The Suquash main was level as expected from the topo maps I looked at. The recent clearing had me suspicious that some activity was happening on this road. My only challenge was the occasional leaning tree hitting the RV despite me moving over as much as possible. As a bonus, most of the snow/ice was gone here, it had been melting quicker here than in my previous camp. I see some potential boondocking spots along the way. Checking my phone, I do have some cell signal here, so this area is looking good to boondock!

End of good Road at Suquash 2021-12-23_03-58-55

What is this Suquash the sign is pointing to?

I arrived at a sign pointing to “Suquash”. I know I’m on the Suquash main road, but I’m not sure what this is pointing to. I quickly inspect the little parking area and see a good trail leading off into the trees. I make a  mental note to return here and check this out for sure – it must at lead to the beach, which is not far according to the googles. Beyond this point the road got a lot worse, so I headed back the way I came in. There is no cell signal right at this parking lot, plus there are likely to be people coming here I figure.

First Boondocking Spot PXL_20211217_195428911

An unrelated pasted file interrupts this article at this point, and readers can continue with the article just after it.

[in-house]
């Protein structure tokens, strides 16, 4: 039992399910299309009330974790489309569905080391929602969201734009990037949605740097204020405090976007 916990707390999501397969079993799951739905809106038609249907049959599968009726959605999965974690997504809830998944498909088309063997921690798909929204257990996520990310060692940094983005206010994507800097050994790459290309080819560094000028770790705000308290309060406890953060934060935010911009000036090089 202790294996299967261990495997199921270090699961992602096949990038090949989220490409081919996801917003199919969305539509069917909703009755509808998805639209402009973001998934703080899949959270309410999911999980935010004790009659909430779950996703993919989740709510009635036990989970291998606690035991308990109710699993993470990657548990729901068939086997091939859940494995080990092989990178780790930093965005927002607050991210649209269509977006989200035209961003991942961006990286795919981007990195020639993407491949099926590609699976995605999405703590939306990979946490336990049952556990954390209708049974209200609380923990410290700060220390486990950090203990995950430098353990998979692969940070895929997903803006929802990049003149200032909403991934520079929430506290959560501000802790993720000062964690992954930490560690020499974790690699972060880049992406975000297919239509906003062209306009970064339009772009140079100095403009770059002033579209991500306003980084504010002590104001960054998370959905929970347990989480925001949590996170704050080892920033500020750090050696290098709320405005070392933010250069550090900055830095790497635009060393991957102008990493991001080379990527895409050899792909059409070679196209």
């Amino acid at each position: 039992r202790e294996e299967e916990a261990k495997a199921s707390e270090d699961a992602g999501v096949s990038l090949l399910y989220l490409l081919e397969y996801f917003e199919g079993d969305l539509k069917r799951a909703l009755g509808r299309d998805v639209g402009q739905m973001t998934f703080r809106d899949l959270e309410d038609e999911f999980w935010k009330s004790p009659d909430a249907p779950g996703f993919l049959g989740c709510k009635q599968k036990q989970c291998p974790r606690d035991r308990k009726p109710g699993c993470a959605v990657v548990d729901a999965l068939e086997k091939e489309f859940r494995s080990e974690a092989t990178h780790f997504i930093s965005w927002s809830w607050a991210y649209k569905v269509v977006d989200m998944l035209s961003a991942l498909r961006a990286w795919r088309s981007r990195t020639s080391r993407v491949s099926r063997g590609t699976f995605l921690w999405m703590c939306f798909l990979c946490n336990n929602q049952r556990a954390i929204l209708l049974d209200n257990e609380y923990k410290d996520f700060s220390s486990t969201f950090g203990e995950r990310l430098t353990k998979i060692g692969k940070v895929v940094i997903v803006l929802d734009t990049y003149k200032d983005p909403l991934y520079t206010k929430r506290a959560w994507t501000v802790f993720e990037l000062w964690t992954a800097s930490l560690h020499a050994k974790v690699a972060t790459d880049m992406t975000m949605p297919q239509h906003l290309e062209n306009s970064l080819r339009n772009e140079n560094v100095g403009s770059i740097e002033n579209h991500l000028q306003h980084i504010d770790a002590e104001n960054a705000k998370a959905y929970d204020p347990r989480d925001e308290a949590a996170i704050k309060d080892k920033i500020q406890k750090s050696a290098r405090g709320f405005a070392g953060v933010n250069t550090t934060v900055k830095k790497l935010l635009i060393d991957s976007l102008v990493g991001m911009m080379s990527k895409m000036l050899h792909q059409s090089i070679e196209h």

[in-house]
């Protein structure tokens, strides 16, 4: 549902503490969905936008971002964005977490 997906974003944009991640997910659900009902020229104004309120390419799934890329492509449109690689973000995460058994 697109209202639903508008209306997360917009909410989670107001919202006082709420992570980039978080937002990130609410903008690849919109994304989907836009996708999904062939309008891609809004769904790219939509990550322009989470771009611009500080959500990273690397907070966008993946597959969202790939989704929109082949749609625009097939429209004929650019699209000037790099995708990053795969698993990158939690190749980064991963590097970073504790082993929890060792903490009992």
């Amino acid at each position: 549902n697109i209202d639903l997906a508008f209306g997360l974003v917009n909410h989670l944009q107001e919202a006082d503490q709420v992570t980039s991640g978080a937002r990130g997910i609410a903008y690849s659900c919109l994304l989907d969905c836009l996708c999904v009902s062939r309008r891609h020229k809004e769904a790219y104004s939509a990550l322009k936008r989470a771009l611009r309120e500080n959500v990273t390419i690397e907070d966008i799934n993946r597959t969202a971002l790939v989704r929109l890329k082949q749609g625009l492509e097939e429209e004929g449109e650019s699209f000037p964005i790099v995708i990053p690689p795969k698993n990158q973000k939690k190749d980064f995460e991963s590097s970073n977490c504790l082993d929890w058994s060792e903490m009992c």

My First Boondocking Spot

Back a couple of kilometers there is a good road that quickly dead ends to overgrown brush, but just allowing me to tuck in a little ways off the main road. It’s not hidden from the road, but it is the best spot, with some cell service at least. I’m level, so I declared myself ‘camped’ in my first boondocking spot!

Trailhead for Suquash PXL_20211217_184111222

Trail starts with a hole in the brush

I was in there early, so after lunch I take off down the road back to the Suquash sign. The trail entrance is dark with brush overhead, and muddy just inside the dark tunnel. But it changes to an open understory of second growth trees. I could see quite a few people had been tramping about, but to what? I see a branch trail leading off to the right, but the main trail heads on down to the beach I was hoping.

Coast below Suquash 7D2_6630